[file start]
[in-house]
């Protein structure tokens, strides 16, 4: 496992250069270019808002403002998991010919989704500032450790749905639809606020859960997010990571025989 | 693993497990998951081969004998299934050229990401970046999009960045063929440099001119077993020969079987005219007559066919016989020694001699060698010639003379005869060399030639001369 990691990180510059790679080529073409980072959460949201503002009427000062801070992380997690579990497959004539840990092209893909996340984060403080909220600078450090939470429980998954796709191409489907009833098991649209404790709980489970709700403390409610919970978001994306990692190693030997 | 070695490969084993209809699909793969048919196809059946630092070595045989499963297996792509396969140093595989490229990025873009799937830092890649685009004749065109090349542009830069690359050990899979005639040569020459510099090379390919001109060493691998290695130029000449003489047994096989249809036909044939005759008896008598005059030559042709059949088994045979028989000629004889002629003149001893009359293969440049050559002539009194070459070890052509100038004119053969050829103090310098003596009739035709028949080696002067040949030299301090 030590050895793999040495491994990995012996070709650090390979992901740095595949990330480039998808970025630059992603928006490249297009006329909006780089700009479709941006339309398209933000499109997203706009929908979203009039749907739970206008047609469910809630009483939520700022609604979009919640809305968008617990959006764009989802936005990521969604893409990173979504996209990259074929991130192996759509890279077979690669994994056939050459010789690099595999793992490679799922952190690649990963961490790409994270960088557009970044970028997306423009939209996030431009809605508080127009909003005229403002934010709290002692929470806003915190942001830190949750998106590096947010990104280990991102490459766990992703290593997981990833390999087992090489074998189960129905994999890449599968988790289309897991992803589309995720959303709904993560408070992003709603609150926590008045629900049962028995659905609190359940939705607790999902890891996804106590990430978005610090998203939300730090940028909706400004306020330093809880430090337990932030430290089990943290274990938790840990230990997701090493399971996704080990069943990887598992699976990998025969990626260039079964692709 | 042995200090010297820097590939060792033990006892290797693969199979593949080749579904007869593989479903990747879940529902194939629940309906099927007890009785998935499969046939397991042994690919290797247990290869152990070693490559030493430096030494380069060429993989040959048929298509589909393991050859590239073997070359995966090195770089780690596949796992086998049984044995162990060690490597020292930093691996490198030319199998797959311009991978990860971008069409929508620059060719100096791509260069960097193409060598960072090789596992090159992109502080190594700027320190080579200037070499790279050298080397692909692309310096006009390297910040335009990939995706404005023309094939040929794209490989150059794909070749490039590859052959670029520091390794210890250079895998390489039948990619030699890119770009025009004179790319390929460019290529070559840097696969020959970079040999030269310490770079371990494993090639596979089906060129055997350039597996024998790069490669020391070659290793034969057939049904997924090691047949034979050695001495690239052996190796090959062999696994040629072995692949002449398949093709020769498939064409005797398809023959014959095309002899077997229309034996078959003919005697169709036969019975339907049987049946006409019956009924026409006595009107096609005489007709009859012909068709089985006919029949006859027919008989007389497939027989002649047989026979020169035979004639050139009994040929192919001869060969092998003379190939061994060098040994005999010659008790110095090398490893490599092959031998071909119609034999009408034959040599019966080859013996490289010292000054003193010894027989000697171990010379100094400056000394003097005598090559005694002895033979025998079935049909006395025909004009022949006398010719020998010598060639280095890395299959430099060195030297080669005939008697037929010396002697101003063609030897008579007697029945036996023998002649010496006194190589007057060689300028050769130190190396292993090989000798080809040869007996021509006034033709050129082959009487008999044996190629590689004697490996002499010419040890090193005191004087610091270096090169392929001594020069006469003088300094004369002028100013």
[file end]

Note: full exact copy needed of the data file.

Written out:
[in-house]
């Protein structure tokens, strides 16, 4: 496992250069270019808002403002998991010919989704500032450790749905639809606020859960997010990571025989 | 693993497990998951081969004998299934050229990401970046999009960045063929440099001119077993020969079987005219007559066919016989020694001699060698010639003379005869060399030639001369 990691990180510059790679080529073409980072959460949201503002009427000062801070992380997690579990497959004539840990092209893909996340984060403080909220600078450090939470429980998954796709191409489907009833098991649209404790709980489970709700403390409610919970978001994306990692190693030997 | 070695490969084993209809699909793969048919196809059946630092070595045989499963297996792509396969140093595989490229990025873009799937830092890649685009004749065109090349542009830069690359050990899979005639040569020459510099090379390919001109060493691998290695130029000449003489047994096989249809036909044939005759008896008598005059030559042709059949088994045979028989000629004889002629003149001893009359293969440049050559002539009194070459070890052509100038004119053969050829103090310098003596009739035709028949080696002067040949030299301090 030590050895793999040495491994990995012996070709650090390979992901740095595949990330480039998808970025630059992603928006490249297009006329909006780089700009479709941006339309398209933000499109997203706009929908979203009039749907739970206008047609469910809630009483939520700022609604979009919640809305968008617990959006764009989802936005990521969604893409990173979504996209990259074929991130192996759509890279077979690669994994056939050459010789690099595999793992490679799922952190690649990963961490790409994270960088557009970044970028997306423009939209996030431009809605508080127009909003005229403002934010709290002692929470806003915190942001830190949750998106590096947010990104280990991102490459766990992703290593997981990833390999087992090489074998189960129905994999890449599968988790289309897991992803589309995720959303709904993560408070992003709603609150926590008045629900049962028995659905609190359940939705607790999902890891996804106590990430978005610090998203939300730090940028909706400004306020330093809880430090337990932030430290089990943290274990938790840990230990997701090493399971996704080990069943990887598992699976990998025969990626260039079964692709 | 042995200090010297820097590939060792033990006892290797693969199979593949080749579904007869593989479903990747879940529902194939629940309906099927007890009785998935499969046939397991042994690919290797247990290869152990070693490559030493430096030494380069060429993989040959048929298509589909393991050859590239073997070359995966090195770089780690596949796992086998049984044995162990060690490597020292930093691996490198030319199998797959311009991978990860971008069409929508620059060719100096791509260069960097193409060598960072090789596992090159992109502080190594700027320190080579200037070499790279050298080397692909692309310096006009390297910040335009990939995706404005023309094939040929794209490989150059794909070749490039590859052959670029520091390794210890250079895998390489039948990619030699890119770009025009004179790319390929460019290529070559840097696969020959970079040999030269310490770079371990494993090639596979089906060129055997350039597996024998790069490669020391070659290793034969057939049904997924090691047949034979050695001495690239052996190796090959062999696994040629072995692949002449398949093709020769498939064409005797398809023959014959095309002899077997229309034996078959003919005697169709036969019975339907049987049946006409019956009924026409006595009107096609005489007709009859012909068709089985006919029949006859027919008989007389497939027989002649047989026979020169035979004639050139009994040929192919001869060969092998003379190939061994060098040994005999010659008790110095090398490893490599092959031998071909119609034999009408034959040599019966080859013996490289010292000054003193010894027989000697171990010379100094400056000394003097005598090559005694002895033979025998079935049909006395025909004009022949006398010719020998010598060639280095890395299959430099060195030297080669005939008697037929010396002697101003063609030897008579007697029945036996023998002649010496006194190589007057060689300028050769130190190396292993090989000798080809040869007996021509006034033709050129082959009487008999044996190629590689004697490996002499010419040890090193005191004087610091270096090169392929001594020069006469003088300094004369002028100013």